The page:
Not far from the the bustling main pedestrian street, Via Dante, where tourists make their way from Castello Szforzesco to the Duomo is one of Milan’s true hidden gems, the Biblioteca and Pinacoteca Ambrosiana (Ambrosian Library and Picture Gallery). It’s a unique place which is part library and part art gallery. Founded in 1609 by Cardinal Federico Borromeo as a place of study and culture, it is one of the first libraries to open to the public.
The library, which is one of the most important in Europe, has over one million printed volumes and forty-thousand manuscripts including Leonardo Da Vinci’s Codex Atlanticus which is on display in the Sala Federiciana. The library still functions as a place of research and study. As you walk through the gallery you get a view of the beautiful library and those who are diligently studying rare volumes. If you’re a scholar or student it’s possible to access (once you’ve registered with the librarian) the precious volumes the library houses.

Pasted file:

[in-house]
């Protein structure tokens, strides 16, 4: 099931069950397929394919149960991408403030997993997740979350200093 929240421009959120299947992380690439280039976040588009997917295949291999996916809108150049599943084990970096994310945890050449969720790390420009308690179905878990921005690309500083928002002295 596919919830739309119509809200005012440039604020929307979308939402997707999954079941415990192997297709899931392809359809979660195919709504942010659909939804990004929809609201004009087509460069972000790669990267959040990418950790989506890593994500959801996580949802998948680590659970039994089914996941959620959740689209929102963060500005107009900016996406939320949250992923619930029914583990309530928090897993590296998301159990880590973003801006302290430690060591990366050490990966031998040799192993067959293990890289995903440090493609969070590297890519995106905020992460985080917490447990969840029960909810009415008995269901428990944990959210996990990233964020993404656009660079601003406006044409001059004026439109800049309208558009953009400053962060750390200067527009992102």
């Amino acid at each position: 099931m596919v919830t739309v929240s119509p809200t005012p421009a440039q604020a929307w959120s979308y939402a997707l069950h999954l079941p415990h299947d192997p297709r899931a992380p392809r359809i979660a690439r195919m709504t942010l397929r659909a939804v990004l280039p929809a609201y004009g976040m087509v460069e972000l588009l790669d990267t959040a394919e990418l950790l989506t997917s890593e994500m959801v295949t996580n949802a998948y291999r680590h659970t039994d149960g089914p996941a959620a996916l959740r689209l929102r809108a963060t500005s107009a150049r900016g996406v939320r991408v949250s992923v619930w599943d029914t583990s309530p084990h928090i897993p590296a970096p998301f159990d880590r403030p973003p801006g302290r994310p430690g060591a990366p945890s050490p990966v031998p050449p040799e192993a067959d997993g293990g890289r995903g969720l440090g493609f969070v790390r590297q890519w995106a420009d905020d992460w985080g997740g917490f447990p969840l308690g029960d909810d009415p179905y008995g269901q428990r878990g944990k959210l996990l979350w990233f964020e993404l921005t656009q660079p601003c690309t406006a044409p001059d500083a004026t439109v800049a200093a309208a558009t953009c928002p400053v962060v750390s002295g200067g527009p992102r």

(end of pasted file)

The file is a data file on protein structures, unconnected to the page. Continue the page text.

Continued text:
The Pinacoteca was founded in 1618 when Cardinal Borromeo donated his private art collection to the library. Since then the collection has grown to include works by Italian and Dutch masters.
Even if you’re not an art lover or scholar, the Ambrosiana has so much beauty and interesting collections, it’s worth your time. Here is a list of must see items:
Raphael’s Cartoon for the School of Athens
Botticelli’s Madonna of the Pavillion
Da Vinci’s Portrait of a Musician
Da Vinci’s Codex Atlanticus and various sketches
Caravaggio’s Basket of Fruit
Brueghel’s Vase of Flowers
Titian’s Aodration of the Kings
Sala Federiciana – Ancient reading room of the library.